An Avalonian Beltaine

May 8th, 2011

So, as I said in my first blog, one of my ambitions this year is to perform as Bard at each of the Fire Festivals. I am happy to report that last weekend I fulfilled my Bardic office to my complete satisfaction and beyond that I found this Beltaine totally amazing, to the extent I have difficulty trusting that I can adequately convey what an extraordinarily magical experience it was.

All those years when I quietly and simply honoured the energies of the Fire Festivals, I dreamed of living in an Earth-loving community that annually re-enact the rituals of renewal and thanksgiving that made the practices of Paganism so appealing to me. It is the vision of the future that has fired me, that sustains me. The collapse of Capitalism is inevitable, challenging and scary but I’ve always known that what replaces the oppression and exploitation that we are so used to we imagine it is normal, is community.  My fantasy has always been of a community in which the spiritual practices sustain and support us in finding right relationship to all around us. My inspiration for this vision came initially from studying Social Anthropology at Queen’s, Belfast (where we had the charismatic Professor John Blacking as a lecturer) and developed through my introduction to the teachings of Native American culture when I lived in North Wales. As this dream has lived in me, it has always had a somewhat unreal, futuristic, utopian, science-fiction feel to it but last weekend I had an experience that completely fitted with this long-held vision. Not only that but I played my part and lived true to the Awen.

So Beltaine celebrations in Glastonbury begin at the Market Cross. They are usually on May day but this year they clashed with the annual Fun Run so took place on Saturday. They began at 12 but I was late. I was late because I woke up with the conviction that I needed to show up as Snake and say the poem Snake Speaks. I hadn’t arranged anything with the people who organised the various events of the day but I trusted that if Spirit urged me to contribute in this way, it would work out. ‘Snake Speaks’ is a Council of All Beings poem so I did all the rituals that we do when we’re preparing to embody another Being for the Council, which included making a mask, dancing to tune into Snake energy, meditation and drumming to invoke Snake and covering my skin (it didn’t show but I knew I’d done it) with green eye shadow so I could go as Snake and offer Snake’s gift to the gathering.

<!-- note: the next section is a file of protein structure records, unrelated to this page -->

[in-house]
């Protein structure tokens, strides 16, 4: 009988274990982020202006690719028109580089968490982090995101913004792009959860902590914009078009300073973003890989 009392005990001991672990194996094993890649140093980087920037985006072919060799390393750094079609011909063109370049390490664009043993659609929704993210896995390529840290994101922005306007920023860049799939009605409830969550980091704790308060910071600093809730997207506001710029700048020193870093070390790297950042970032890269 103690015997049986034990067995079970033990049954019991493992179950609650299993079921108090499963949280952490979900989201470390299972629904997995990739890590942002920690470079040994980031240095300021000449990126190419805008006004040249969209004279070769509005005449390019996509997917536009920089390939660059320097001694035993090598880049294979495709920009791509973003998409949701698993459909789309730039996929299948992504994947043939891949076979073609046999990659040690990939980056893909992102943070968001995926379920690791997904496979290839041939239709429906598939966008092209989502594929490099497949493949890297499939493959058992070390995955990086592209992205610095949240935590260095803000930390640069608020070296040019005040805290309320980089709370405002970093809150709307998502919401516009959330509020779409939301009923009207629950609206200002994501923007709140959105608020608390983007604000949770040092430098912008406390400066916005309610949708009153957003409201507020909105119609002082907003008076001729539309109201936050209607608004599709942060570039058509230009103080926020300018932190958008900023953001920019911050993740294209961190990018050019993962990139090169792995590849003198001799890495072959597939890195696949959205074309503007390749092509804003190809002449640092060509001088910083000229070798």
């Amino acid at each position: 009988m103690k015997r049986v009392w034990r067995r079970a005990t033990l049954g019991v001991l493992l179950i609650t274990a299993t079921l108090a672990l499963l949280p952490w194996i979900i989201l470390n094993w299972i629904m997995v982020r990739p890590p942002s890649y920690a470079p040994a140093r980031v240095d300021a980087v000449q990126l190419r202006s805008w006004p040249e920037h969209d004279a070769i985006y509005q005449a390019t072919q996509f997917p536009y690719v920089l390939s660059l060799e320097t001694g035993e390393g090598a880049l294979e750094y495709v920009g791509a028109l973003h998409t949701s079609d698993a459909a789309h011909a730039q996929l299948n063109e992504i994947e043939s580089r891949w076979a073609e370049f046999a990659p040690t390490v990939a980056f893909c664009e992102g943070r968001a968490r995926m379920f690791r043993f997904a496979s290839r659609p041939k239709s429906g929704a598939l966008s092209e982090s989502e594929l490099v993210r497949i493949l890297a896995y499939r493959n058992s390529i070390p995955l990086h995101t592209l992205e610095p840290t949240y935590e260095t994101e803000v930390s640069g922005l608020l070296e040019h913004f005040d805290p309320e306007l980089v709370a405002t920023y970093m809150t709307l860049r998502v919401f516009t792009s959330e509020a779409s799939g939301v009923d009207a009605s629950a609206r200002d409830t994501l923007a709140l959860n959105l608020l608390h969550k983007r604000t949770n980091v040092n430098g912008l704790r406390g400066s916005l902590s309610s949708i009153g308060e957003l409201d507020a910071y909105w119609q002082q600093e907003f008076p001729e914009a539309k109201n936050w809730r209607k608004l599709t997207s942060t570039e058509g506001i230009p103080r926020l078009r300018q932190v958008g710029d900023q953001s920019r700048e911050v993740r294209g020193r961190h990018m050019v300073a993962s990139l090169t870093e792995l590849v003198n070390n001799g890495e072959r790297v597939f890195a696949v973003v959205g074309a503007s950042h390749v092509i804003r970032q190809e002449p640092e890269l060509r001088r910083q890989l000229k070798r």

Then I turned up at the Market Cross and claimed my privilege as Elder Bard to speak to the people. Those responsible for the ceremony could quite legitimately have said ‘no’ we’re all sorted here and have entertainers enough.  I am delighted I was allowed to offer my contribution; that when in obedience to the Awen I followed the promptings to bring Snake magic to the ceremony, the offering was accepted. And it went down a treat. My short act was followed by the wrestling of the Green Men which was funny and engaging and visually powerful.

There was a great crowd gathered and we processed with the White and Red Dragons up the High Street and along Chickwell Street to the White and Red Springs were the Maypole was waiting to be blessed with the water from the two springs.

The one sour note for me was the way drivers harried the procession, impatient to get past the people. It’s five minutes once a year but they are so used to the idea that we honour the car far above our human needs, that they didn’t have it in them to wait the few minutes it’d take for the road to clear but continued pumping poison as if to do so is their divine right. Talk about pig ignorant!